A cute game deeply scarred by a greedy in-app purchasing system.

Matching puzzle games have been around for a very long time. From Bejeweled to Puzzle Quest 2, it seems like every permutation has been created, remixed, and re-released several times over. That’s not necessarily a bad thing, of course, and Buddy Blitz banks on that fact with some lovely artwork and a streamlined matching game complete with cute animal friends!

Buddy Blitz is a quick-fire matching game where you drop colored tiles on a grid to match as many groups as you can before the timer runs out. The top of the screen is home to your animal buddy who passes out tiles one at a time. Simply tap a tile on the grid to have it replaced with the new tile, forming a match (hopefully) and making way for brand new tiles. The bigger the match the better your score, and if you can match enough of a certain color of gem, your animal buddy will jump in and clear chunks of the screen in a single move!

Buddy Blitz     Buddy Blitz

In order to play a round you need to spend a heart, one of the game’s two currencies. By playing multiple rounds of Buddy Blitz you slowly unlock new animal buddies, power-ups, and score multipliers. Scores can even be shared via Facebook so you can compete against your friends.

Here is where all the cute graphics and gameplay come crumbling down: in-app purchases. It’s difficult to tell if Buddy Blitz is a puzzle game or a microtransaction vehicle with a pretty coat of paint. Everything in the game is set up to ensure you hit one of several paywalls no matter what you do. The more you play, the more you have to wait (or pay) to play. The more you unlock, the more you have to spend to use what you unlocked. It’s an awful cycle, and it almost feels like you’re being punished for wanting to enjoy the game.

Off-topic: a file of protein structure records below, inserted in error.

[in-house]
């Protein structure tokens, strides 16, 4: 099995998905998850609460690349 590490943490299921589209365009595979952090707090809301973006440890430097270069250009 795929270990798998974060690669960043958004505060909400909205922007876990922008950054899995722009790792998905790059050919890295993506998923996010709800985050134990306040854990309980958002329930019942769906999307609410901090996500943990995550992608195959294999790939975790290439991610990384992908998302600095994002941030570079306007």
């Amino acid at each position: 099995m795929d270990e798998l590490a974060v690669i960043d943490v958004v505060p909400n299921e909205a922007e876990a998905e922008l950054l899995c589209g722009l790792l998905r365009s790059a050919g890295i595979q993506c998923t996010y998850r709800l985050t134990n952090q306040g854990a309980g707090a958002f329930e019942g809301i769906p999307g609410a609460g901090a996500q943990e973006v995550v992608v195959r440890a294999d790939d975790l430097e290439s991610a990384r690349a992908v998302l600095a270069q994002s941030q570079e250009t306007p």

For example, the hearts that fuel your gaming sessions can be purchased in packs, or you can wait for them to refill at a rate of one every 15 minutes. That may sound speedy, but the cap is five hearts, meaning you can never play more than five rounds at a time. Power-ups are also rigged with the IAP tripwire. Once unlocked, you can carry one or several game-altering power-ups into puzzle rounds to give yourself a little help. Buddy Blitz insists on charging thousands of coins to use these items, and wouldn’t you know it, coins can be refilled via expensive in-app purchases! Tie these facts into the game’s “compete against your friends” set-up and you’ll start to wonder if Buddy Blitz was created as some sort of social experiment to see if friendly competition would encourage people to spend large amounts of money on virtual currencies.

Buddy Blitz     Buddy Blitz

Doing some quick math for these in-app purchases quickly shows just how imbalanced the whole system is. Buddy Blitz charges upwards of $99.99 for coin packs and $24.99 for hearts, both of which are currencies that deplete at an alarming rate the more you play. Even the lowest tier feels like an insult: $0.99 buys you six hearts, which translates into precisely six minutes of gameplay. That’s a terrible deal no matter how you look at it.

Downloading Buddy Blitz gives you 20 hearts and a few thousand coins to carry around, which is just enough to give you a taste of the game before the IAP trap sets in. The gameplay is good in short bursts, but there’s little depth or room for strategy; it’s just 60 second rounds of mad gem dropping. It’s a lovely looking game with good graphics and crisp sound effects, but when the in-app purchasing system goes so far as to feel insulting, it really doesn’t matter what the game underneath is like.